Black feminist theorist, writer, and teacher bell hooks states: “We are born and have our being in a place of memory. We chart our lives by everything we remember from the mundane moment to the majestic. We know ourselves through the art and act of remembering.” As foreshadowed by scholars of public digital rhetorics such as Ward and Warnick, in the contemporary media landscape of “fake news” and “alternative facts,” no act of remembering is spared a conspiracy-inspired interpretation. Within this fractured public sphere, writers are returning to their dusty attics and forgotten cigar boxes to find letters, photographs, and official documents to be able to tell individual stories of loss and survival. In this course we will examine the role of writing memoir as an “art and act of remembering,” one that serves not only to further the healing of inherited trauma but also as a rhetorical act of resistance in an emerging “fact-free” media landscape. Students will write critical responses to published memoirs and secondary scholarship as well as their own autobiographical essays.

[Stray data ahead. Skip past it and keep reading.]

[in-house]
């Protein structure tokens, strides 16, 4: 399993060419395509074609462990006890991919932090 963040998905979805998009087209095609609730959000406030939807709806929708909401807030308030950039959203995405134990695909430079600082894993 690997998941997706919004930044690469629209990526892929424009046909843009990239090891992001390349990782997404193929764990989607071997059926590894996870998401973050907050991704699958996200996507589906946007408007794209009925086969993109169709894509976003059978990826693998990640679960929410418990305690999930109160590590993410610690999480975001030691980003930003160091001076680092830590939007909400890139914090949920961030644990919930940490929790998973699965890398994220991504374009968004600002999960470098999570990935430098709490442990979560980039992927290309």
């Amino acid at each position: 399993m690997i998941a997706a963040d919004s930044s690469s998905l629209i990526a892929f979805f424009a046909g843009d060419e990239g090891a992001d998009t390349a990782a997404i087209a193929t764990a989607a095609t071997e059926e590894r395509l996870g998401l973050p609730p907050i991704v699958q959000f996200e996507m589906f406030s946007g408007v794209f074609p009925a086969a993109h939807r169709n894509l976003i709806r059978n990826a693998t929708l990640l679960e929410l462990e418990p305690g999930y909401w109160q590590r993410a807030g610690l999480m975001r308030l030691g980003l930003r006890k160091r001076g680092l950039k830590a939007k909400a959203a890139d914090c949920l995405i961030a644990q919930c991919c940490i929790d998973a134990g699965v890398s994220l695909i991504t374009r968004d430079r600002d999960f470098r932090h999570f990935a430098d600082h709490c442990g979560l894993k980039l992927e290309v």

Reading responses, one oral report, and two autobiographical essays (including proposals, first drafts, peer reviews, and final drafts).
hooks, bell. Talking Back
Wiesel, Elie. Night
Spiegelman, Art. Maus II
Hirsch, Marianne: The Generation of Postmemory: Writing and Visual Culture after the Holocaust (selections from)
1 memoir of student’s own choice
Additional secondary readings distributed via pdf